George Whyte-Melville

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"The novelist of Society"
Whyte-Melville as caricatured by James Tissot in Vanity Fair, September 1871

George John Whyte-Melville (19 June 1821 – 5 December 1878)[1] was a Scottish novelist of the sporting-field and a poet.

Life and work[edit]

Major George John Whyte-Melville was born in 1821,[2] at Mount Melville near St Andrews. He was a son of Major John Whyte-Melville and Lady Catherine Anne Sarah Osborne and a grandson on his mother's side of the 5th Duke of Leeds. His father was a well-known sportsman and Captain of St Andrews Golf Club. George was educated at Eton,[2] entered the army in 1839,[2] became captain in the Coldstream Guards in 1846 and retired in 1849.[2] He married The Hon Charlotte Hanbury-Bateman in 1847,[2] and they had one daughter, Florence Elizabeth, who went on to marry Clotworthy John Skeffington, 11th Viscount Massereene and 4th Viscount Ferrard.

After translating Horace in 1850, he published his first novel, Digby Grand, in 1853, which was a huge success. He went onto publish twenty-one novels and became a popular writer about hunting. Most of his heroes and heroines, Digby Grand, Tilbury Nogo, the Honourable Crasher, Mr Sawyer, Kate Coventry, Mrs Lascelles, are or would be hunters. Some characters reappear in different novels, such as the supercilious studgroom, the dark and wary steeple-chaser, or the fascinating sporting widow.

Bones and I, or The Skeleton at Home, is an anomaly to the corpus of his work, since it is far from the worlds of the hunting field or the historical romance. Instead Bones and I centres upon an urban recluse who lives in a small, modern villa situated in a London cul de sac looking out upon "the dead wall at the back of an hospital." His most famous lyric is also unusual in its unexpected deep melancholy - the words to Paolo Tosti's song "Good-bye!" Several of his novels are historical, The Gladiators being the best known. He also published volumes of poetry, including Songs and Verses (1869) and Legend of the True Cross (1873). However, it is for his portrayal of contemporary sporting society that he is most regarded. Henry Hawley Smart is said to have taken Whyte-Melville as one of his models when he set out on his career as a sporting novelist.[3] It is for the words to a song about hunting that he is perhaps best remembered: 'Drink, Puppy, Drink' (whose name will be familiar to readers of the Flashman novels of George MacDonald Fraser, it being frequently mentioned as one of that anti-hero's favourite songs).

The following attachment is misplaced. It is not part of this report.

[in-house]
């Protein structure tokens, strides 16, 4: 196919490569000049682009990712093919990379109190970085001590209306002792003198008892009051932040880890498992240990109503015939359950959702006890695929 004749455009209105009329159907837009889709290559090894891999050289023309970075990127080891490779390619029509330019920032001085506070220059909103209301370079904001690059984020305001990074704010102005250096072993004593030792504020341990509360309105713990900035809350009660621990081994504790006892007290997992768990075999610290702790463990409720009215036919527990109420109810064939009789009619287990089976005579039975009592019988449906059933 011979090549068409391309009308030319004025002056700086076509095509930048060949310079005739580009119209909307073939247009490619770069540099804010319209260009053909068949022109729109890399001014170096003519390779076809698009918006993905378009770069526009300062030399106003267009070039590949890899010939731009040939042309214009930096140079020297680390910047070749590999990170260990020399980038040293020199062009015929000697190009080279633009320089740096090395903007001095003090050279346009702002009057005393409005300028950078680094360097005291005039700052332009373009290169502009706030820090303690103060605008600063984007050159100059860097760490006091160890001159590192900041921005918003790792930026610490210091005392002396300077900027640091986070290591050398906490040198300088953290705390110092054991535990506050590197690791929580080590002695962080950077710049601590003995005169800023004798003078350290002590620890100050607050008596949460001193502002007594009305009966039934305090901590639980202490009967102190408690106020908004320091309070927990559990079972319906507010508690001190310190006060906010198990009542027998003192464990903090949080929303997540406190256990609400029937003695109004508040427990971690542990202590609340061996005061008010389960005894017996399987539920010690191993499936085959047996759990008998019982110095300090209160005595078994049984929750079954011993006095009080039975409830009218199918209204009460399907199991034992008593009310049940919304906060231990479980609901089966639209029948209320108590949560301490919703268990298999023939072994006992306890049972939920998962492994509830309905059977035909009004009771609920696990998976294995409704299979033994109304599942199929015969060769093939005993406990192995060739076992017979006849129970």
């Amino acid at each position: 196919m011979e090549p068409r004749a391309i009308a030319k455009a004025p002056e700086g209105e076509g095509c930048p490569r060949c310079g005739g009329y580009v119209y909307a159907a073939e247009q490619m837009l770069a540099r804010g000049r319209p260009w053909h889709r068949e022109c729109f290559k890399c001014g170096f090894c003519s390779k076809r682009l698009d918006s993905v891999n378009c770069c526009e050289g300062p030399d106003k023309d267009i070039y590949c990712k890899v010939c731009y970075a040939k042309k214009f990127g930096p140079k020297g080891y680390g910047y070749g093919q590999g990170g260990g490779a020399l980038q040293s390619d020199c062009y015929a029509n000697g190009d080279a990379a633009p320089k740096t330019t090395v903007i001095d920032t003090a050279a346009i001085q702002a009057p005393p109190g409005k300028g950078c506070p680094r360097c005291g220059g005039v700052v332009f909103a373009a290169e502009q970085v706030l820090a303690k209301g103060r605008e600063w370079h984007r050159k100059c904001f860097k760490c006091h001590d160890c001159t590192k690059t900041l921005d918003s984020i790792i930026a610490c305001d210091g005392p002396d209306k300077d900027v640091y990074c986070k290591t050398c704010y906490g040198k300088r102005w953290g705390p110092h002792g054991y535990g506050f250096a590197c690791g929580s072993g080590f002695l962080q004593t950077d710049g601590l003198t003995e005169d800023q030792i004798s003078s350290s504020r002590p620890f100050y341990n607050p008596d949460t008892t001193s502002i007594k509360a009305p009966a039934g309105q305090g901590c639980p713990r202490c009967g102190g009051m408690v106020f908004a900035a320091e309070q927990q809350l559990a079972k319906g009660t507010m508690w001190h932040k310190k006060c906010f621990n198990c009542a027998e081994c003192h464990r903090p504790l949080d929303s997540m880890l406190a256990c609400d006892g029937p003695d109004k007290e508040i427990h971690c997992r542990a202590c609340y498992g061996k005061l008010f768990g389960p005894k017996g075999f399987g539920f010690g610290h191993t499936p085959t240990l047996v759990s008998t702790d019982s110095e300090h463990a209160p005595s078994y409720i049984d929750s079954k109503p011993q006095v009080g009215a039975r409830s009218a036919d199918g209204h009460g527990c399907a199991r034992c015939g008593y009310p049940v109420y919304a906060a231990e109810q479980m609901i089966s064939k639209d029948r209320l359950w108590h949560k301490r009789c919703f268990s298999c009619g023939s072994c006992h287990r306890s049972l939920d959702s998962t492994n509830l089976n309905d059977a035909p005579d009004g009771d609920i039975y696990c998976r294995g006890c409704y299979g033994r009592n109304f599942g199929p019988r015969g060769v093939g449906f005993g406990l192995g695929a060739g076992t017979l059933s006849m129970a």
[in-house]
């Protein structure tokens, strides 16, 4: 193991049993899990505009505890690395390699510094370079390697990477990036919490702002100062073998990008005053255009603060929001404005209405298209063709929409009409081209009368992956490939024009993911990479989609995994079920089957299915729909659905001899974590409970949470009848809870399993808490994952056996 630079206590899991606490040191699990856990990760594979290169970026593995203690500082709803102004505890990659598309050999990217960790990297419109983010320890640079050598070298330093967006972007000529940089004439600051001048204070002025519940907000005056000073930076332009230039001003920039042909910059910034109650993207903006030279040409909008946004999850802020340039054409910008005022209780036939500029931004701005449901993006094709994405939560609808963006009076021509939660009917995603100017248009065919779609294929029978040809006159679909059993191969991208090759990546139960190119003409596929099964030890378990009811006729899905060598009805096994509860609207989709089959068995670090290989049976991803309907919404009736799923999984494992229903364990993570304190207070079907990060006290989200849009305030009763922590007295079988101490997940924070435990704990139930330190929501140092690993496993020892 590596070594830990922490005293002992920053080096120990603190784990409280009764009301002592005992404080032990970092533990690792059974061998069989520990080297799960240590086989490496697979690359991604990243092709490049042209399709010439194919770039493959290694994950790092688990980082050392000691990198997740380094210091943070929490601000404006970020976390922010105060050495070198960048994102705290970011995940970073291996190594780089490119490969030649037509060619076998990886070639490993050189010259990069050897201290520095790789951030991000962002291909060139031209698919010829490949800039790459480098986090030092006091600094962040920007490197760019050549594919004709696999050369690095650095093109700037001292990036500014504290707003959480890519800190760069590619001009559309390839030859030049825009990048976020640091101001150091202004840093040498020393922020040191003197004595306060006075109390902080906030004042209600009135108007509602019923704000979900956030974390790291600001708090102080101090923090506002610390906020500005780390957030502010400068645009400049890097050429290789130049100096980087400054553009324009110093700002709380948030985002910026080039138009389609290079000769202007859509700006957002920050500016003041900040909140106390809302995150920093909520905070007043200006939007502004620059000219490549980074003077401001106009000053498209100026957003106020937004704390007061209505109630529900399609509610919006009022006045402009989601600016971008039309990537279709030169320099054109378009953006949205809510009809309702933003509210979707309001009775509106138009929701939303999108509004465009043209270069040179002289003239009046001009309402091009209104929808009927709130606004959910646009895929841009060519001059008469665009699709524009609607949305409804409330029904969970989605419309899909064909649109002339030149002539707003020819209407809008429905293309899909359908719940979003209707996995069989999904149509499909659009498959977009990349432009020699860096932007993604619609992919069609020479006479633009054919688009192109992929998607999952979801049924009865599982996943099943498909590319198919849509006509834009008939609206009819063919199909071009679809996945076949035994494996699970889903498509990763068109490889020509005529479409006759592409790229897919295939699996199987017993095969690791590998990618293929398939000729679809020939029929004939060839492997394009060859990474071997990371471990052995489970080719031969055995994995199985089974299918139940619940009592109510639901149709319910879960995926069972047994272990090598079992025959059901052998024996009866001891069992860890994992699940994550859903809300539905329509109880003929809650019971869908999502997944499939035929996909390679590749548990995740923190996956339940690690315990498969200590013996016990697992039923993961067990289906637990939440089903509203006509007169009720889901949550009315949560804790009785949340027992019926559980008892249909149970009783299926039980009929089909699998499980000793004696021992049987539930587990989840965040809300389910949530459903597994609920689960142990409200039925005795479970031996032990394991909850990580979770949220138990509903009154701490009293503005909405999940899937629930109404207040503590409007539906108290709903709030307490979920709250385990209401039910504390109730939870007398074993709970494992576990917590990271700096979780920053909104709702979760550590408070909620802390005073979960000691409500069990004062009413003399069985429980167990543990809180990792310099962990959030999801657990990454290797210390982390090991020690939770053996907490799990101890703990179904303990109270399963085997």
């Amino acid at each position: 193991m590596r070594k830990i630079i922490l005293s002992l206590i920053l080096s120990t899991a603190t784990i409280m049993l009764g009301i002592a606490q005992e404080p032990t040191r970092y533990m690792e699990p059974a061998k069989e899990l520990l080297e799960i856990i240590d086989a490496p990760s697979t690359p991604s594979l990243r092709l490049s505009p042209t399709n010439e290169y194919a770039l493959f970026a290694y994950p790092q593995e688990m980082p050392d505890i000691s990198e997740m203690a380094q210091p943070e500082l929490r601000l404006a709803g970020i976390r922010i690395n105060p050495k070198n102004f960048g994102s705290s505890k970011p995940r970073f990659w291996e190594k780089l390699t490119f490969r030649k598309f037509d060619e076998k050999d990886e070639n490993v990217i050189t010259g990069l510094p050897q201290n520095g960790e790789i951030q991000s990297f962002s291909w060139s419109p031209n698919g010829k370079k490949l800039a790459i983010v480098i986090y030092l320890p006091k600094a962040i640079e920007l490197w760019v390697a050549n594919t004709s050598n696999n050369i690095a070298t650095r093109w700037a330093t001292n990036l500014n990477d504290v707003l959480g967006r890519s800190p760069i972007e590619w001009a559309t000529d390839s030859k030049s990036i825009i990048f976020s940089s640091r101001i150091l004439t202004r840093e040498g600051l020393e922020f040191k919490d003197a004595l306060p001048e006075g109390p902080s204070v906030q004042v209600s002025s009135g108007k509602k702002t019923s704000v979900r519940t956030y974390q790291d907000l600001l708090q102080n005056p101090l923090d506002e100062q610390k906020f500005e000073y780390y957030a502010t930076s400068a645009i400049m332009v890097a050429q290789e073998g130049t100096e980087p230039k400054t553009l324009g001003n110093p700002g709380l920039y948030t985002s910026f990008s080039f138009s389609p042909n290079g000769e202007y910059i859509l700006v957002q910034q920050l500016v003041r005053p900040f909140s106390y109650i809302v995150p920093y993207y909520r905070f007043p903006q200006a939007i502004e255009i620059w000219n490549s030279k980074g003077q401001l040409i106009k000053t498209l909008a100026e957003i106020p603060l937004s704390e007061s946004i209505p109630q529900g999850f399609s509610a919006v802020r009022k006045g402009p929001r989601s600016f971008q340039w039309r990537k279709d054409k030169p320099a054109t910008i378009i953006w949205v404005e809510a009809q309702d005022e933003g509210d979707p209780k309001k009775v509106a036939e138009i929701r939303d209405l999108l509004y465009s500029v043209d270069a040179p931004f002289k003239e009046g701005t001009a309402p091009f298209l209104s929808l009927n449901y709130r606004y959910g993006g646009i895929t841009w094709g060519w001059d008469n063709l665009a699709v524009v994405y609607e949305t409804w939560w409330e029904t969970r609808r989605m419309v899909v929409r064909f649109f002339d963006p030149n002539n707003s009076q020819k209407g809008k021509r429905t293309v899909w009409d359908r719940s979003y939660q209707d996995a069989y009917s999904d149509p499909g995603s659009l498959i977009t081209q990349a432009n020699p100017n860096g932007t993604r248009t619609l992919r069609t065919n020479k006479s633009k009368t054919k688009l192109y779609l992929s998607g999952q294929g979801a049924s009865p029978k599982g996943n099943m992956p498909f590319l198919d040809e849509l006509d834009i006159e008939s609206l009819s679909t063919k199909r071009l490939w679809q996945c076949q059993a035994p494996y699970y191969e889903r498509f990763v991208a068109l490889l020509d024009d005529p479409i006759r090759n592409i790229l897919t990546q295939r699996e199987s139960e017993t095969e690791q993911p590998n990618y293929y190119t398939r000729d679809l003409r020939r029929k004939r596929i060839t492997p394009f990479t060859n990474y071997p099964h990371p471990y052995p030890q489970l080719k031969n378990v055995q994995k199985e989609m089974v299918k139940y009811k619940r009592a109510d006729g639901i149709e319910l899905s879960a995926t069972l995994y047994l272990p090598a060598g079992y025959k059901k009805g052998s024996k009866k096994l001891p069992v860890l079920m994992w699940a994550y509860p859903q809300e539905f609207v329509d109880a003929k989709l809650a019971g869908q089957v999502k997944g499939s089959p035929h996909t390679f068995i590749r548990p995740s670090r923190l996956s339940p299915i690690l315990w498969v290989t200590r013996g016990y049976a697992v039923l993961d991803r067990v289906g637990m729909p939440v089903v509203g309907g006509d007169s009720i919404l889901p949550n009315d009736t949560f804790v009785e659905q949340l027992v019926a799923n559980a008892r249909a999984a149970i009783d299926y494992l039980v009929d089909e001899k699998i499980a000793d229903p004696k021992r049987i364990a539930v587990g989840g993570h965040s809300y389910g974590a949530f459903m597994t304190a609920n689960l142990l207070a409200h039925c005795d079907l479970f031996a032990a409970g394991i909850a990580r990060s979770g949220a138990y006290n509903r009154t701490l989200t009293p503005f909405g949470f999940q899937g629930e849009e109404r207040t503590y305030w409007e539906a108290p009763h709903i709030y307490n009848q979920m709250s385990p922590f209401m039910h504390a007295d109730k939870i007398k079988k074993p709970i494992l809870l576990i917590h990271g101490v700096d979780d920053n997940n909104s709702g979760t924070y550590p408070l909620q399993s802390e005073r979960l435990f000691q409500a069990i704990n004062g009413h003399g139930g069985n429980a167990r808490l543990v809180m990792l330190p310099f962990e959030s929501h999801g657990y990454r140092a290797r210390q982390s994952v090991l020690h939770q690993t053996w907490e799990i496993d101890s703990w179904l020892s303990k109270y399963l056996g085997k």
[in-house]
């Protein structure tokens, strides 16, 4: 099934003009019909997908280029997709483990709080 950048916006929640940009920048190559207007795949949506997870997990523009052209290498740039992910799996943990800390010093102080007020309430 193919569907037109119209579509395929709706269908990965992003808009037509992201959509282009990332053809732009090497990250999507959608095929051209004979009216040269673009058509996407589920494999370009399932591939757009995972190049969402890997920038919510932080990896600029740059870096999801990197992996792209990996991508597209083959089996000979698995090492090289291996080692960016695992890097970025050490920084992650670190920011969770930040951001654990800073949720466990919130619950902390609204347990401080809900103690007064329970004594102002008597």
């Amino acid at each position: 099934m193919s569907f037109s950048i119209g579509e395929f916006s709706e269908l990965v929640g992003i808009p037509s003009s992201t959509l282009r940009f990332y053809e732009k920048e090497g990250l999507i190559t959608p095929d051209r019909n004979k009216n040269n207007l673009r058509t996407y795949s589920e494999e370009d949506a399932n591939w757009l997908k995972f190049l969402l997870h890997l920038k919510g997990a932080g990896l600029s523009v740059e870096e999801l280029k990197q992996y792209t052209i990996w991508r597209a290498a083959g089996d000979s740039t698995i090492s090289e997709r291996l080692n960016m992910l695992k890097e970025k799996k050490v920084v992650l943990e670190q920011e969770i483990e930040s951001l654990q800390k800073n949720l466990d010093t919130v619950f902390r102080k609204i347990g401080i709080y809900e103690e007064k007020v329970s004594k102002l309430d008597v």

When the Crimean War broke out, Whyte-Melville went out as a volunteer major of Turkish irregular cavalry,[2] but this was the only break in his literary career.

By a strange accident, Whyte-Melville lost his life whilst hunting 1878, the hero of many a stiff ride meeting his fate in galloping quietly over a ploughed field in the Vale of White Horse.[4][5] Some say that his death inspired the well-known hunting song "John Peel". Although John Peel was a real-life huntsman in the Lake District, the author of the lyrics, John Woodcock Graves, was a close friend of Whyte-Melville. After a couple of drinks at Whyte-Melville's funeral, Graves scribbled some verses in tribute to Whyte-Melville. He used the melody of an old folk song, "Bonnie Annie".

Works[edit]

His Songs and Verses (first published by Chapman and Hall in 1869) went through several editions. His other works include:

  • Digby Grand (1853)
  • Kate Coventry (1856)
  • The Interpreter (1858)
  • Holmby House (1860)
  • Good for Nothing (1861)
  • Market Harborough (1861)
  • The Queen's Maries (1862)
  • The Gladiators (1863)
  • Brookes of Bridlemere (1864)
  • Cerise (1866)
  • Bones and I (1868)
  • The White Rose (1868)
  • M or N (1869)
  • Contraband (1870)
  • Sarchedon (1871)
  • Satanella (1873)
  • Uncle John (1874)
  • Sister Louise (1875)
  • Katerfelto (1875) (Katerfelto was the name of a famous, possibly mythical, stallion that lived on Exmoor in the early nineteenth century.)
  • Rosine (1875)
  • Roy's Wife (1878)
  • Black but Comely (1878)
  • Riding Recollections (1878)

Several of his novels are historical, The Gladiators being perhaps the most famous of them.

References[edit]

  1. ^ stanford.edu
  2. ^ a b c d e f "MR. J. G. WHYTE MELVILLE.". Empire (Sydney, NSW : 1850 - 1875) (Sydney, NSW: National Library of Australia). 2 September 1867. p. 2. Retrieved 18 October 2013. 
  3. ^ ODNB entry for Smart by Thomas Seccombe, rev. James Lunt Retrieved 15 January 2013. Pay-walled.
  4. ^ Henry, Frank (1914). Members of the Beaufort hunt, past & present. Cirencester: Standard Printing Works. pp. 1–80. 
  5. ^ Jessica Hinings, 'Melville, George John Whyte- (1821–1878)’, Oxford Dictionary of National Biography, Oxford University Press, 2004 accessed 18 Oct 2013

External links[edit]